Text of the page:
BRENNAN: I’ve seen some of those videos from Navy pilots, and I must tell you that they are quite eyebrow-raising when you look at them. You try to ensure that you have as much data as possible in terms of visuals and also different types of maybe technical collection of sensors that you have at the time.
Also, I believe, it’s important to reach out into other environments and find out, were there any type of weather phenomena at that time that might have, in fact, created the appearance of the phenomenon that you’re looking at? Were there some things that were happening on the ground, or other types of phenomena that could help explain what seems to be quite a mystery as far as what is there?
I think an important thing for analysts to do is not to go into this type of challenge either discounting certain types of possibilities or believing in advance that it is likely X, Y, or Z. You really have to approach it with an open mind, but get as much data as possible and get as much expertise as possible brought to bear.
COWEN: At the end of all that sifting and interpreting, what do you think is the most likely hypothesis?
BRENNAN: [laughs] I don’t know. When people talk about it, is there other life besides what’s in the States, in the world, the globe? Life is defined in many different ways. I think it’s a bit presumptuous and arrogant for us to believe that there’s no other form of life anywhere in the entire universe. What that might be is subject to a lot of different views.
But I think some of the phenomena we’re going to be seeing continues to be unexplained and might, in fact, be some type of phenomenon that is the result of something that we don’t yet understand and that could involve some type of activity that some might say constitutes a different form of life.
The major reason I take UFO reports seriously is simply the “gradient” of other people who take them seriously — the people with the very highest security clearances! It is not just Brennan and Harry Reid, there are others too, namely people with the very highest level of security clearance who believe these issues deserve further investigation, and are not just weather phenomena, instrument mistakes, weather balloons, etc.
In the midst of his libertarian phase, Milton Friedman wrote:
As already noted, significant neighborhood effects justify substantial public health activities: maintaining the purity of water, assuring proper sewage disposal, controlling contagious diseases.
Yet today many libertarians shy away from the actual execution of this for Covid-19.
Here is a 2014 Reason magazine symposium on Ebola, by . Of those four I know Bailey a wee bit (not well), but from the entries and bylines and the very title of the feature — “What Is the Libertarian Response to Ebola? How a free society should respond to a communicable disease outbreak” — they would indeed seem to be self-described libertarians.
All four, as I read them, are willing to accept the idea of forced quarantine of individuals. Not just in extreme lifeboat comparisons, but in actual situations that plausibly might have arisen at that time. If you don’t already know, Reason, while not mega-extreme, typically would be considered more libertarian in orientation than most of the libertarian-leaning think tanks.
Maybe I was napping at the time, but I don’t recall any mega-scandal resulting from those proclamations.
Here is my earlier Bloomberg column rejecting the notion of forced quarantine of individuals for Covid-19, mostly on rights grounds, though I add some consequentialist arguments. I would not trade in the American performance for the Chinese anti-Covid performance if it meant we had to weld people inside their apartments without due process, for instance, as the Chinese (and Vietnamese and others) did regularly.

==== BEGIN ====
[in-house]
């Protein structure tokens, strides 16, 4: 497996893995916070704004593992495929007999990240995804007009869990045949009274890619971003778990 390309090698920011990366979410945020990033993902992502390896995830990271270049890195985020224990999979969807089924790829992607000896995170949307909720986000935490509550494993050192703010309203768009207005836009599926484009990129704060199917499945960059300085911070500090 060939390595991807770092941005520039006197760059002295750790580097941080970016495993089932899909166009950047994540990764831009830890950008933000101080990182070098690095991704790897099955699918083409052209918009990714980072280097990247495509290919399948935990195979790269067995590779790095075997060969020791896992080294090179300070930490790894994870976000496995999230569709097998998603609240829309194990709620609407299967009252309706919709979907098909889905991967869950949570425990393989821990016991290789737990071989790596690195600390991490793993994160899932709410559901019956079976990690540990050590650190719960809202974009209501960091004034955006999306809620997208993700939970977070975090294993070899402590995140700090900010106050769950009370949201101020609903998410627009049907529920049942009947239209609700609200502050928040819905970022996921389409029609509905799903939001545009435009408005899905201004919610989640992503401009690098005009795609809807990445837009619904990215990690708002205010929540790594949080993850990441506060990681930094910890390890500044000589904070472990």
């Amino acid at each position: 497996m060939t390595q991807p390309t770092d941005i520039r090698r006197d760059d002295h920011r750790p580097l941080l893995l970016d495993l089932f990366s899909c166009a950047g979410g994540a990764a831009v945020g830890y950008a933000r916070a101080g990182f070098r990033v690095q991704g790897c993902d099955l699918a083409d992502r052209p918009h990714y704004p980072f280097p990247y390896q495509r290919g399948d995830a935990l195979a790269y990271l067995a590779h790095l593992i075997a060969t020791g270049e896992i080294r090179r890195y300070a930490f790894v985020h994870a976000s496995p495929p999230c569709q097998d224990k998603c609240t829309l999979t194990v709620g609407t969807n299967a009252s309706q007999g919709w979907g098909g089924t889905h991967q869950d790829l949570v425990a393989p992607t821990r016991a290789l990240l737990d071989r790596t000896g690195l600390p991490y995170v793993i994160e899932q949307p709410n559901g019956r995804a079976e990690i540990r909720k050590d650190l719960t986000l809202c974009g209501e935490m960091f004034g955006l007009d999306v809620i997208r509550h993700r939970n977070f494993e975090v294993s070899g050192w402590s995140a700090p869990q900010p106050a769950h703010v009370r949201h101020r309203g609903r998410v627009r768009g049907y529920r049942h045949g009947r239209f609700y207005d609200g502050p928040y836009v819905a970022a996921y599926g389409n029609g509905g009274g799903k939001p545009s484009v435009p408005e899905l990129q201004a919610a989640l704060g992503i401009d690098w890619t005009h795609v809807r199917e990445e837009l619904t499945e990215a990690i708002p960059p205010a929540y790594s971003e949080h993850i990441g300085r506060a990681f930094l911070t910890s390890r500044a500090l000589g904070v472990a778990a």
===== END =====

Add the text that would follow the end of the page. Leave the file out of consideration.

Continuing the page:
To be clear, Ebola and Covid-19 have very different properties, and you might favor forcible quarantine for one and not the other. Whether those differences in properties should matter for a rights perspective is a complex question, but still I am surprised to see that quarantine was — not long ago — considered so acceptable from a libertarian point of view, given the current pushback against pandemic-related restrictions.
(Speaking of shifts, here is Will Wilkinson on GBD. While I agree with many of his points, I am curious where Will stands on forcible quarantine of individuals on a non-trivial scale. He does say he favors a “supported isolation program,” so maybe he favors coercive quarantine but he doesn’t quite commit to that view either?)
I am surprised most of all how little interest current libertarians seem to have in the following “line”:
“A unregulated Covid-19 response would have been much, much better. We would have had a good vaccine right away, and tested it rapidly with a Human Challenge Trial. It would be sold around the world at a profit, with much quicker distribution and pandemic resolution than what we are seeing today. This pandemic was awful, but the market would have kicked butt cleaning it up.”
I am not here claiming that view is correct, only that a strong libertarian ought to be amenable to it. And yet I hear it remarkably infrequently, even though I think most committed libertarians would agree if you posed it to them as a direct question.
It is at least 20x more fashionable to obsess over the costs of lockdowns, combined with various denialist claims about the severity of the problem.
As for masks, how about this?:
“Masks? Masks are great, of course they are a public good. Markets are great at producing and maintaining value-maximizing voluntary norms such as mask-wearing!”
I cannot help but think that the views above in quotation marks would have been the dominant libertarian response in the 1980s or 1990s, and that the various brews appearing today are yet another sign of our Douthatian decadence.